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Finding Tim

A Fourth Alternate Reality

by Charlie
With editorial assistance from Dix and John


The next morning Melanie, Curtis, Tim, and I (Charlie, back as your narrator) decided to have breakfast in the room. The very late hours of the balls had completely destroyed our schedules, and here we were eating breakfast at 10:30 a.m. It was a huge breakfast, and was surely going to be our lunch as well.

Melanie said, "Well, all good things must come to an end; tomorrow we head home. What time is the flight?"

Tim said, "Right about this time. We're going to have to get up a lot earlier. I'll be glad to get on a decent schedule."

I said, "Actually, Tim, this late at night business is good for us. Right now it's 3:30 a.m. in Grand Forks. We aren't going to have the jet lag that we might've had. Our time zones and schedules will change together."

"So you want to stay up till all hours tonight like the past few nights?"

"It would make sense."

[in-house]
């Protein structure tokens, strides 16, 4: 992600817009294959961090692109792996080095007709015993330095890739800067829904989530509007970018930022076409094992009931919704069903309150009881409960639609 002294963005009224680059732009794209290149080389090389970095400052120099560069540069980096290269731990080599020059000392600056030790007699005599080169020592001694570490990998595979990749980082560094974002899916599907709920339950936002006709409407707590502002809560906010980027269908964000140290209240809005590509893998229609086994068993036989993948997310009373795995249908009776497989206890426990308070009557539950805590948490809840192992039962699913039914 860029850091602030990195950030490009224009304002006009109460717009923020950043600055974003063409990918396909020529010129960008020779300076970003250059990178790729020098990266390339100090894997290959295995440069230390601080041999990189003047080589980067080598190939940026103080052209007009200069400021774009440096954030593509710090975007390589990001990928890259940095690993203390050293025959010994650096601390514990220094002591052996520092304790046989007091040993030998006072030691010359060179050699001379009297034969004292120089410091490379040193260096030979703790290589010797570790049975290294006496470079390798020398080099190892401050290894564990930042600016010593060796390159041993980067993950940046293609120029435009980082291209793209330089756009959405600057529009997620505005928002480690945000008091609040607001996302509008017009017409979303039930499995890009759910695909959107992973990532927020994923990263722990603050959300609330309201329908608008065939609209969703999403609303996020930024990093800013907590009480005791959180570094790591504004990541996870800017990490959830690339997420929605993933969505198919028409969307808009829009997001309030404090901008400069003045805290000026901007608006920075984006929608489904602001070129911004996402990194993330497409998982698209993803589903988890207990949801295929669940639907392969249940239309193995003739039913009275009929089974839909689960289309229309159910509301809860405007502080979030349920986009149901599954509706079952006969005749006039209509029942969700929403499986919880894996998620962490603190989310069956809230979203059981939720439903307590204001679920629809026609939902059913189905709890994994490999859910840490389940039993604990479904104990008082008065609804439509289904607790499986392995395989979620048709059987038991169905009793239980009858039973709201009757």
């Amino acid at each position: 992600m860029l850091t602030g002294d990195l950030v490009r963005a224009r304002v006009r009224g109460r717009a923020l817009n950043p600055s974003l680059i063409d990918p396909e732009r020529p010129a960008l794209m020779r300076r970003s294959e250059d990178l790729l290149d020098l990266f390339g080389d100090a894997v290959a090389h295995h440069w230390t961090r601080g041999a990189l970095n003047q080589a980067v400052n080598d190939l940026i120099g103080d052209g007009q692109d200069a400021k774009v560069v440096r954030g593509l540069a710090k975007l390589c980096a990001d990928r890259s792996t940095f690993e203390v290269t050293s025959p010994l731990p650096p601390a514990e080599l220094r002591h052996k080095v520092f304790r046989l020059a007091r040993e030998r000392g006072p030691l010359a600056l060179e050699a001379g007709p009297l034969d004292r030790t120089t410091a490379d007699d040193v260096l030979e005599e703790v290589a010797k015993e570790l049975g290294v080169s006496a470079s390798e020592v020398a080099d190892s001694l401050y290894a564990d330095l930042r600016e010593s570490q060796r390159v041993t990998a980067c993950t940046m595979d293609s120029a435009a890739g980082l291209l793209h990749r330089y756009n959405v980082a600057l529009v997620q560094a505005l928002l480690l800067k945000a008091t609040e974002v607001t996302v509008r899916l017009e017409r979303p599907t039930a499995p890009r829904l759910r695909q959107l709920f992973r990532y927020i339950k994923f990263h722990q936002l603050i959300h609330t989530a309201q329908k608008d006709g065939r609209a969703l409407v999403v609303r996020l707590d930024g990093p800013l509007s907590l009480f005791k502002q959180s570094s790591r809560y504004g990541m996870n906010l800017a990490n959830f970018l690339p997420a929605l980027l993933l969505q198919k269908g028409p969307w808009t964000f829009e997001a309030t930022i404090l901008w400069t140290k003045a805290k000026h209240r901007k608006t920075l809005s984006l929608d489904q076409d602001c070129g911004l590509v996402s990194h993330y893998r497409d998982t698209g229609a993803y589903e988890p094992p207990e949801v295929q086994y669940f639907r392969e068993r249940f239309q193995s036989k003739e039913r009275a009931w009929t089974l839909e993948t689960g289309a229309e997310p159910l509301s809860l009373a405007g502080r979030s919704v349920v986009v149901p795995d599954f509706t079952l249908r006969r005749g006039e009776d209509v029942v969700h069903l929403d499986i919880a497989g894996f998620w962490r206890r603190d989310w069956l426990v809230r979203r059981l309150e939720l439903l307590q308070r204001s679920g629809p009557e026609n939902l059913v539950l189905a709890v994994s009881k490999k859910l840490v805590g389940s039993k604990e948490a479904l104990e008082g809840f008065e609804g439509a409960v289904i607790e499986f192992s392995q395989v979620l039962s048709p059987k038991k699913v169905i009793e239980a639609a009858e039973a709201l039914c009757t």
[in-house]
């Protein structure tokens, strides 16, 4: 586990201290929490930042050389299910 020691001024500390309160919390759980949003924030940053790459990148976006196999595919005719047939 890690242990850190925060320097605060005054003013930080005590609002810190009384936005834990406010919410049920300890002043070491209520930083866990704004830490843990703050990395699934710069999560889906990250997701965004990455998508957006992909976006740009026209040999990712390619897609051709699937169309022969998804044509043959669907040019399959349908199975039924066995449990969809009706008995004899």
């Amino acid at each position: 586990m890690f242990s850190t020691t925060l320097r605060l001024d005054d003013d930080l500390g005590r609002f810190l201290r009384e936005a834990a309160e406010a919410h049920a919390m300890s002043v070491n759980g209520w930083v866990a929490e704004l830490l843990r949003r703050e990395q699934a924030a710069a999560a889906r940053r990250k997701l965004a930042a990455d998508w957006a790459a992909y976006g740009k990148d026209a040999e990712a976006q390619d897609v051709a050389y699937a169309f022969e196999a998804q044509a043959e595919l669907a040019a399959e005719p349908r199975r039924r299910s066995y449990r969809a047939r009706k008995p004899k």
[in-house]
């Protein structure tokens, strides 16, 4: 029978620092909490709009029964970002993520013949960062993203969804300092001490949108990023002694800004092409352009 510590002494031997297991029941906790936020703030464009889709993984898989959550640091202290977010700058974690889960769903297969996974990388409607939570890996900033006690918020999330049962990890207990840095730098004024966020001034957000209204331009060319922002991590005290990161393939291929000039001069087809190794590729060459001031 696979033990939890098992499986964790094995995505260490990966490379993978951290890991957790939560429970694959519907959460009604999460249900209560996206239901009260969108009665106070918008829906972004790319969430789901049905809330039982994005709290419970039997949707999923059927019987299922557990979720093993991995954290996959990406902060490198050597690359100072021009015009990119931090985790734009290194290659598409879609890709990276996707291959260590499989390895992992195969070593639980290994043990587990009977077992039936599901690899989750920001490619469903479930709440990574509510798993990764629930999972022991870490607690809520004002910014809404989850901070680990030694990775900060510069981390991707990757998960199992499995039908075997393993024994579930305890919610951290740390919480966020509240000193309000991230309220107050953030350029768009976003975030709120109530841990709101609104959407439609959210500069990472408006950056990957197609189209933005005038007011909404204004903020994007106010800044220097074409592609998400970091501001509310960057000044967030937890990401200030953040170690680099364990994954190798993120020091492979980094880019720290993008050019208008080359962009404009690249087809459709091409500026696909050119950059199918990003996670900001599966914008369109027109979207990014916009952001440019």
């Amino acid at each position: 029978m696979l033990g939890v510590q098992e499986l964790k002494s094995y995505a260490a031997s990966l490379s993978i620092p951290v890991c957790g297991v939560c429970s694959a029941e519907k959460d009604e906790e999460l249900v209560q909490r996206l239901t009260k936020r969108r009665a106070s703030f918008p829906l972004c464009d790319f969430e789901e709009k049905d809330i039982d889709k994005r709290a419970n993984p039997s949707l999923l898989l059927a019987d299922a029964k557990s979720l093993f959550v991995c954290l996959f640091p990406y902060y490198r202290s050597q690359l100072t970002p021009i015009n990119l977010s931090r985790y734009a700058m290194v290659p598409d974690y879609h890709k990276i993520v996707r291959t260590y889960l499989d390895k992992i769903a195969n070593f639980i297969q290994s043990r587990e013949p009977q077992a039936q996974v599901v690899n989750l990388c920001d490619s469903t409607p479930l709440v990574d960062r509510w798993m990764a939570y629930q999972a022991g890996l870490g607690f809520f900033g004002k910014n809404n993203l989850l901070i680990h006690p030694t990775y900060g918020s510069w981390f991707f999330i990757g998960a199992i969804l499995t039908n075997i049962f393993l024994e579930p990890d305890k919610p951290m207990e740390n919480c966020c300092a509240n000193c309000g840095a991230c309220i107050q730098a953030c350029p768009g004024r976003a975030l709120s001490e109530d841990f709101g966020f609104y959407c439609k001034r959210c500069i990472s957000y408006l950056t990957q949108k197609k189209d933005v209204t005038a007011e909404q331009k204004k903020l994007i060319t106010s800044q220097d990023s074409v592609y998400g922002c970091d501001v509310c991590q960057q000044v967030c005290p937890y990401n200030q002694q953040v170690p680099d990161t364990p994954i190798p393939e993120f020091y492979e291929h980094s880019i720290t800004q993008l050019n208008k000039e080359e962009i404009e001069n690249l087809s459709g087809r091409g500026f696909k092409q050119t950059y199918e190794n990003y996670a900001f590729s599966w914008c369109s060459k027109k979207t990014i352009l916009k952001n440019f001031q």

Melanie asked, "Charlie, when Tim gets you out of bed so early back home, does that leave time for sex the night before?"

Tim cut in, "Absolutely. You just have to start early enough."

Curtis said, "Ah, the joys of youth."

Melanie chimed in with, "Sex with you two, Tim and Charlie, has been delightful this trip. Well, not just this trip. There's something absolutely rejuvenating about being fucked by young studs like you two."

The remark seemed to disturb Curtis, who thought for a while and then said, "I'm not sure that this intergenerational sex is really fair to your generation. Both Melanie and I are quite willing to admit that we find sex with kids about the age of our children to be very sexy. But I can't believe that it works both ways. I don't think we're being fair to you."